Russian Orthodox priests were often trained to give vaccinations, and vaccinations were routinely given to Alaska Natives sent to Russia to study. Other Native people, particularly those living close to Russian posts, received vaccinations from Russian American Company officials as part of local health care efforts.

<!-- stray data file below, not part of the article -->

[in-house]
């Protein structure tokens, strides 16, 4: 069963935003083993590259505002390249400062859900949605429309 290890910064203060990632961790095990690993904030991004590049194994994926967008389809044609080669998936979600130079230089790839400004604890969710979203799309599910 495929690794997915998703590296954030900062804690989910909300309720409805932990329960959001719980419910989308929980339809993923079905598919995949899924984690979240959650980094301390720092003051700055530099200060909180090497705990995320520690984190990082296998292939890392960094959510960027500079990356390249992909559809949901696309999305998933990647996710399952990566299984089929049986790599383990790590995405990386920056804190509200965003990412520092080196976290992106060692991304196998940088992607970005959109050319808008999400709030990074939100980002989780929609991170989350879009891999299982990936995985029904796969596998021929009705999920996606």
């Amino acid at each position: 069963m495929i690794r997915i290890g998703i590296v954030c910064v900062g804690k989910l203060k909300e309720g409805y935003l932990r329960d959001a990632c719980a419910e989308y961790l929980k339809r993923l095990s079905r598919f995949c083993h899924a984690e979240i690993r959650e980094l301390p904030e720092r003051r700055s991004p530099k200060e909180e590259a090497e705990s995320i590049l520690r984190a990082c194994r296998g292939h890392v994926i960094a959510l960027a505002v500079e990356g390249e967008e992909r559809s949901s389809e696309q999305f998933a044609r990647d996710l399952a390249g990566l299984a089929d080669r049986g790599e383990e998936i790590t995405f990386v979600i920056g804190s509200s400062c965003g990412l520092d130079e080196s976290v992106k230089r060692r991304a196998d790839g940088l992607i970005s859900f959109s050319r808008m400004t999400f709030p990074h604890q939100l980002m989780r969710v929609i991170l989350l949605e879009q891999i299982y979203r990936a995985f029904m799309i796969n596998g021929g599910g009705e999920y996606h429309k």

Despite efforts to protect people from smallpox, early vaccination programs were not always successful. Vaccines were in short supply and not always reliable. They had to be shipped great distances to reach Alaska and sometimes lost their potency during travel. Additionally, Native people were often reluctant to be vaccinated. To ease their concerns, the Russians trained Native people to give vaccinations. In the fall of 1828, an Alutiiq man traveled to Kodiak’s rural communities providing inoculations. Tragically, however, vaccination did not reach far enough into the Kodiak Alutiiq population, and the 1837 smallpox epidemic had a devastating impact. Nearly five hundred people died in just six months.